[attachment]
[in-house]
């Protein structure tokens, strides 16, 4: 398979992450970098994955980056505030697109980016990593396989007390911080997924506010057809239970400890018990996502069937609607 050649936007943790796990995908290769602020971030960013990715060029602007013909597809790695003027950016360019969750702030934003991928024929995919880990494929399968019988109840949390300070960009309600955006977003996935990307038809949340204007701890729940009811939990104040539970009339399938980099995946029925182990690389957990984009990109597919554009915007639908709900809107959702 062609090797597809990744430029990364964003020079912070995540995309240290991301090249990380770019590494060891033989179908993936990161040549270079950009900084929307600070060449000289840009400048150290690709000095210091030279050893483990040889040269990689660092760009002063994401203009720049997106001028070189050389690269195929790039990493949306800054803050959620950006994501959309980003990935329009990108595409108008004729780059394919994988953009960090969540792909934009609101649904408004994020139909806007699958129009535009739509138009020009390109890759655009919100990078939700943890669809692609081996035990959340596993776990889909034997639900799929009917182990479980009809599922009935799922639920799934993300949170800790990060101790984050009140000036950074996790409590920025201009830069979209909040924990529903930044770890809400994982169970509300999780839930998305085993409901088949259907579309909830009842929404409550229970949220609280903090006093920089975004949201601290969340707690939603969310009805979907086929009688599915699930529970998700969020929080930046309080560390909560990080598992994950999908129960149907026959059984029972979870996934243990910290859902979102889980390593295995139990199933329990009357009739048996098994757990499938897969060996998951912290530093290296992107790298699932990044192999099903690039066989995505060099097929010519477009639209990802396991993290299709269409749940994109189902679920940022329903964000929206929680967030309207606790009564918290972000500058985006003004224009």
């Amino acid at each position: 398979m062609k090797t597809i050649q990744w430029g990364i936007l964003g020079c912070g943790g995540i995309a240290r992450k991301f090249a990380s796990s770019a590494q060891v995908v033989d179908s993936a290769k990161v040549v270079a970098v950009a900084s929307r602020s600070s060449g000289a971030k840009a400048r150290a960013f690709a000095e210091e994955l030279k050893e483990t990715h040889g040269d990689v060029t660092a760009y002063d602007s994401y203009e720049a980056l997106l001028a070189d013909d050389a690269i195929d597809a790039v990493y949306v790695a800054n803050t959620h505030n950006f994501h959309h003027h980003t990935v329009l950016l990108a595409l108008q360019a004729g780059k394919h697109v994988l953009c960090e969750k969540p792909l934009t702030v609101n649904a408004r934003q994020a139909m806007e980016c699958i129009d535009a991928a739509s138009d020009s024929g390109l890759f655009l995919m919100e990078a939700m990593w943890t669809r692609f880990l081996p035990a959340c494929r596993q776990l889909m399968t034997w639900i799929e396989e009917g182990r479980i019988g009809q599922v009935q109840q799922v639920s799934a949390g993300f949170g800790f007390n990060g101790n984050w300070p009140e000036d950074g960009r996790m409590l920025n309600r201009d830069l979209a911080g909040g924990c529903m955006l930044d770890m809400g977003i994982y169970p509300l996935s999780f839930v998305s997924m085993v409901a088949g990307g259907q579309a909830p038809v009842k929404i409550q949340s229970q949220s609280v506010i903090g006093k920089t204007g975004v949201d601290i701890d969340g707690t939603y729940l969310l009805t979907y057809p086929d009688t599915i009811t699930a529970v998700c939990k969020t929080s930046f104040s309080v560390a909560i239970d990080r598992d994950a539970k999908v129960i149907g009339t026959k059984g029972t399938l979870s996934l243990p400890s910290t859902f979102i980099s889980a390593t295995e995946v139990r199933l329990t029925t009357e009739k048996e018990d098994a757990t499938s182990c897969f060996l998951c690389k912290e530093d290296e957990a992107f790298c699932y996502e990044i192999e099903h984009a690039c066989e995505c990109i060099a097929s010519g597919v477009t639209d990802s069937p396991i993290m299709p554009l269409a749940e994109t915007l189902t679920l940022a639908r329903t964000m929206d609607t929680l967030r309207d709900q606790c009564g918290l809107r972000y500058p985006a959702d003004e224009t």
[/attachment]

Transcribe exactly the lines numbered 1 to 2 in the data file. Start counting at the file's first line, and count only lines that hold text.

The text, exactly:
[in-house]
């Protein structure tokens, strides 16, 4: 398979992450970098994955980056505030697109980016990593396989007390911080997924506010057809239970400890018990996502069937609607 050649936007943790796990995908290769602020971030960013990715060029602007013909597809790695003027950016360019969750702030934003991928024929995919880990494929399968019988109840949390300070960009309600955006977003996935990307038809949340204007701890729940009811939990104040539970009339399938980099995946029925182990690389957990984009990109597919554009915007639908709900809107959702 062609090797597809990744430029990364964003020079912070995540995309240290991301090249990380770019590494060891033989179908993936990161040549270079950009900084929307600070060449000289840009400048150290690709000095210091030279050893483990040889040269990689660092760009002063994401203009720049997106001028070189050389690269195929790039990493949306800054803050959620950006994501959309980003990935329009990108595409108008004729780059394919994988953009960090969540792909934009609101649904408004994020139909806007699958129009535009739509138009020009390109890759655009919100990078939700943890669809692609081996035990959340596993776990889909034997639900799929009917182990479980009809599922009935799922639920799934993300949170800790990060101790984050009140000036950074996790409590920025201009830069979209909040924990529903930044770890809400994982169970509300999780839930998305085993409901088949259907579309909830009842929404409550229970949220609280903090006093920089975004949201601290969340707690939603969310009805979907086929009688599915699930529970998700969020929080930046309080560390909560990080598992994950999908129960149907026959059984029972979870996934243990910290859902979102889980390593295995139990199933329990009357009739048996098994757990499938897969060996998951912290530093290296992107790298699932990044192999099903690039066989995505060099097929010519477009639209990802396991993290299709269409749940994109189902679920940022329903964000929206929680967030309207606790009564918290972000500058985006003004224009």